Here I think out loud about an idea to turn technical debt into dollar amounts such that it can be properly discussed with managers.
Practically all codebases suffer from technical debt. Usually the developers will complain that management never prioritizes the cleanup well enough. The usual advice is to reserve a fixed amount towards debt removal, like half a day per week or one day per sprint.
That sounds like a cop-out to me. Why don't we properly assess the value of cleaning that up? If you tell managers you want to invest 4 hours of work to save $10,000 over the next year, the value is clear even if they have no clue about software. The big question is how you can come up with the number "$10,000"? Technical debt is hard to quantify in money.
Technical Debt is Rule Violations
Let's first define what technical debt actually is. Ward Cunningham gets the credit of coming up with the debt analogy. He was a consultant for a finance company, so a finance analogy suggested itself. Turned out the comparison was useful in other industries as well.
The concept describes that during software development we sometimes make choices that imply costs later. Like you borrow money to buy a new car, but later you to pay it back plus interests. The interests aspect manifests in software development in two ways: Either technical debt incurs ongoing costs like slowing down development or paying off later requires more effort because further development inherited and multiplied the debt. In financial terms, we can either pay the compounding interest in ongoing rates or all at once at the end.
To identify and measure technical debt, we look for rule violations. For example, your code might violate naming conventions. This makes the code slightly harder to read and understand which increases the risk to introduce bugs or miss them during a code review. There are tools to check naming conventions, so we can count all violations.
A funny implication of defining technical debt as rule violations is that you can increase and decrease it arbitrarily by changing the rules. If you declare to use CamelCase instead of snake_case from now on, you implicitly created technical debt which needs to be cleaned up. If you revert the rule decision, this technical debt disappears.
Ok, so we can quantify technical debt but in a useless metric. Knowing that we have 5925 rule violations is not a dollar amount.
A similar problem occurs with the risks due to the current Corona pandemic. We know that there are now certain risks whenever you meet other people. Studies have measured the impact of certain behaviors. How can you turn this into practical guidance?
One interesting approach is from the microCOVID project. One microCOVID represents a one-in-a-million chance to catch the Corona Virus Disease. For example, if I'm in a car for 15 minutes with one other person it is 70 microCOVIDs. If we both wear FFP2 masks, it goes down to 4 microCOVIDs. Doing it twice a day for one week, it adds up (4 * 2 * 5) to 40 microCOVIDs. Their suggested default is a budget of 200 microCOVIDs per week, which corresponds to a 1% chance of COVID per year. You may adapt the budget to your needs. Lower if you are more vulnerable. Higher if you don't care that much.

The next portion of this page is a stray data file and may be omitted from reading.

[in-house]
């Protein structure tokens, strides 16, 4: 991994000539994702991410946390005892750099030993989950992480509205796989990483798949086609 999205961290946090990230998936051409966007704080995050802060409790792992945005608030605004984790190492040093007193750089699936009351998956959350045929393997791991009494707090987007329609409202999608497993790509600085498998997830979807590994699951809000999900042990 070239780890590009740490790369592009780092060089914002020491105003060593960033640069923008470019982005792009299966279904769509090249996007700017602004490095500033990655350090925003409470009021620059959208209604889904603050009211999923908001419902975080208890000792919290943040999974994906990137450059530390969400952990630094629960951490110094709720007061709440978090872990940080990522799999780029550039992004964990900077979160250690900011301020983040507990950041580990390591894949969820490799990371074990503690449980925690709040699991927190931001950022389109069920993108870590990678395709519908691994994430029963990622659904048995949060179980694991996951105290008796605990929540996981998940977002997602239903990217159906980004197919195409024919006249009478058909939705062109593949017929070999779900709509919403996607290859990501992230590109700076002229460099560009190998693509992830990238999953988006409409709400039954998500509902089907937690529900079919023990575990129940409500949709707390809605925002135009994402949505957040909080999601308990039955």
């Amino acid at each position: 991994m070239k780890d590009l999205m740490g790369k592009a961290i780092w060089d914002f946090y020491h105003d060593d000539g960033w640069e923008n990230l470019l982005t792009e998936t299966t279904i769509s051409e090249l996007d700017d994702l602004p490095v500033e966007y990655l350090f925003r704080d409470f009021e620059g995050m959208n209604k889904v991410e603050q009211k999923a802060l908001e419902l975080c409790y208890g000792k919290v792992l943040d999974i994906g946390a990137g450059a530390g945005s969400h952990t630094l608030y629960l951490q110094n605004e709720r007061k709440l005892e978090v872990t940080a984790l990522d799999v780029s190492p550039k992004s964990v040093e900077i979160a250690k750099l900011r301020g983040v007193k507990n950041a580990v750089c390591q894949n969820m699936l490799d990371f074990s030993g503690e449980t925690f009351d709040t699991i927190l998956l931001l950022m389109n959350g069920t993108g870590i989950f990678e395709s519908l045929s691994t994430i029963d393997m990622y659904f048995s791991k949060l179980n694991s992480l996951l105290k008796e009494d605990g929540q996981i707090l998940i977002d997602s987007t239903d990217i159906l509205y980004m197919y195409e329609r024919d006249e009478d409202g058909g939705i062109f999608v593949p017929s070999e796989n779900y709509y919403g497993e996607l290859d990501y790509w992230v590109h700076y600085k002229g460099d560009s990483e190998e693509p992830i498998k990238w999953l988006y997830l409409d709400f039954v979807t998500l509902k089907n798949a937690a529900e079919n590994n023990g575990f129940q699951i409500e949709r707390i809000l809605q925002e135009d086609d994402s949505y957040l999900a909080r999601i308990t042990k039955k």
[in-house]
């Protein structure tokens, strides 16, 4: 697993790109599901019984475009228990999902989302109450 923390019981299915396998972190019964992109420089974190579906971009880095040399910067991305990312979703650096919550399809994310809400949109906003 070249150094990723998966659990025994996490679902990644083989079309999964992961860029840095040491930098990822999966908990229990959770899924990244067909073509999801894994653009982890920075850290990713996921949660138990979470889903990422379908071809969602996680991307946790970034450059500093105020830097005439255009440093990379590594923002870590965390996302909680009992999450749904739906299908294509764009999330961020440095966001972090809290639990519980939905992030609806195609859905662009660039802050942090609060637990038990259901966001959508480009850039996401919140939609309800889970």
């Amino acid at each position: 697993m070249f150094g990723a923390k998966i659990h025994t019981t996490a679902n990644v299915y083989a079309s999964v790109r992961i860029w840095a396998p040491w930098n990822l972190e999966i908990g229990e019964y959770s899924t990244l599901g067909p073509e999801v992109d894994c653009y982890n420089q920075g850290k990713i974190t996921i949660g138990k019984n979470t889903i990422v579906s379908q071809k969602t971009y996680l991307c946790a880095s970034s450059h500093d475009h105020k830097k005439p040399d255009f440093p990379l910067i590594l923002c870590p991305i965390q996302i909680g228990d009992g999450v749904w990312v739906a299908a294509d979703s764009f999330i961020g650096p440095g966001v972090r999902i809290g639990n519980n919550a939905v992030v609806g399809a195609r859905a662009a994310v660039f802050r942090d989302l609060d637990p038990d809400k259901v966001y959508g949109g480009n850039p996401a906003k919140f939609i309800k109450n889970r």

Could we reuse this idea for technical debt?
As seen above we can count rule violations. What we want is a measure of the opportunity costs to fix it. Let us steal the "microcovids" idea and define "microdefects": A one-in-a-million chance to be a serious defect. Some made-up examples:
- "Violating the naming conventions" costs 1 microdefect. If you have a million of them, there is probably a bug related to one.
- "If-clauses without an else" costs 10 microdefects.
- "If-clause bodies without braces" costs 1000 microdefects.
- "Using a function pointer in pointer arithmetic" is 900000 microdefects.
Of course, the microdefect amounts need to be calibrated, ideally by quantitative data.
Now, you need to determine the costs of an average defect. Maybe it costs $1000 to fix it (including secondary costs like losing face in front of a customer). Now you know that putting braces around an if-clause would save you $1. You can determine how important fixing the 9375 violations in your codebase is and compare it to an effort estimation easily. This can be integrated into static analysis tooling, so it requires no manual effort to compute the costs (apart from calibration and setup).
Is anybody out there already doing something like this?
A good discussion ensued on lobste.rs.